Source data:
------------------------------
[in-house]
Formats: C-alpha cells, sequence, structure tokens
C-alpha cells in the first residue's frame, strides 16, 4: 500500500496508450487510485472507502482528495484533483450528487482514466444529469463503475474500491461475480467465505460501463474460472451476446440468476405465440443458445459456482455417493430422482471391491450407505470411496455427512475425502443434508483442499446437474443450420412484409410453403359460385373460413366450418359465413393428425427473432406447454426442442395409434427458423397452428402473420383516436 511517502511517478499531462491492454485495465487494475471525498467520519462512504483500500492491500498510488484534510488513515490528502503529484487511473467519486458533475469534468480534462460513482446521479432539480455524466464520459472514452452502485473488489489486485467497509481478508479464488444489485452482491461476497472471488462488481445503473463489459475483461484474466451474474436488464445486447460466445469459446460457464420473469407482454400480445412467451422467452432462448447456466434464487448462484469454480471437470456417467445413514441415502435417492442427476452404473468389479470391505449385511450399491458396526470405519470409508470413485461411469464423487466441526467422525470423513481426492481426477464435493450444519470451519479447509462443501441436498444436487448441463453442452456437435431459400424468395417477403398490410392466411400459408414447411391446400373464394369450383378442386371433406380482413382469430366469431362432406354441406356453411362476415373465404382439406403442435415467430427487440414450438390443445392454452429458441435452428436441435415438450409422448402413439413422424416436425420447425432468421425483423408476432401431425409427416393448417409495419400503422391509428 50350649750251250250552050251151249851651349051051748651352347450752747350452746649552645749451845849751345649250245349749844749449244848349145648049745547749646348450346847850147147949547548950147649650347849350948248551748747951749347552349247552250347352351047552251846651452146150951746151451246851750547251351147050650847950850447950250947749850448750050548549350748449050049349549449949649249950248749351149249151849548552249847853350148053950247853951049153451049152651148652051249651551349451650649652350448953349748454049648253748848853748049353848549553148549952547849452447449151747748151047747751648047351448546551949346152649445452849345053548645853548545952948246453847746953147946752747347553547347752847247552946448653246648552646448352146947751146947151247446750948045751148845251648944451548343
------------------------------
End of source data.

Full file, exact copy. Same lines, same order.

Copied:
[in-house]
Formats: C-alpha cells, sequence, structure tokens
C-alpha cells in the first residue's frame, strides 16, 4: 500500500496508450487510485472507502482528495484533483450528487482514466444529469463503475474500491461475480467465505460501463474460472451476446440468476405465440443458445459456482455417493430422482471391491450407505470411496455427512475425502443434508483442499446437474443450420412484409410453403359460385373460413366450418359465413393428425427473432406447454426442442395409434427458423397452428402473420383516436 511517502511517478499531462491492454485495465487494475471525498467520519462512504483500500492491500498510488484534510488513515490528502503529484487511473467519486458533475469534468480534462460513482446521479432539480455524466464520459472514452452502485473488489489486485467497509481478508479464488444489485452482491461476497472471488462488481445503473463489459475483461484474466451474474436488464445486447460466445469459446460457464420473469407482454400480445412467451422467452432462448447456466434464487448462484469454480471437470456417467445413514441415502435417492442427476452404473468389479470391505449385511450399491458396526470405519470409508470413485461411469464423487466441526467422525470423513481426492481426477464435493450444519470451519479447509462443501441436498444436487448441463453442452456437435431459400424468395417477403398490410392466411400459408414447411391446400373464394369450383378442386371433406380482413382469430366469431362432406354441406356453411362476415373465404382439406403442435415467430427487440414450438390443445392454452429458441435452428436441435415438450409422448402413439413422424416436425420447425432468421425483423408476432401431425409427416393448417409495419400503422391509428 50350649750251250250552050251151249851651349051051748651352347450752747350452746649552645749451845849751345649250245349749844749449244848349145648049745547749646348450346847850147147949547548950147649650347849350948248551748747951749347552349247552250347352351047552251846651452146150951746151451246851750547251351147050650847950850447950250947749850448750050548549350748449050049349549449949649249950248749351149249151849548552249847853350148053950247853951049153451049152651148652051249651551349451650649652350448953349748454049648253748848853748049353848549553148549952547849452447449151747748151047747751648047351448546551949346152649445452849345053548645853548545952948246453847746953147946752747347553547347752847247552946448653246648552646448352146947751146947151247446750948045751148845251648944451548343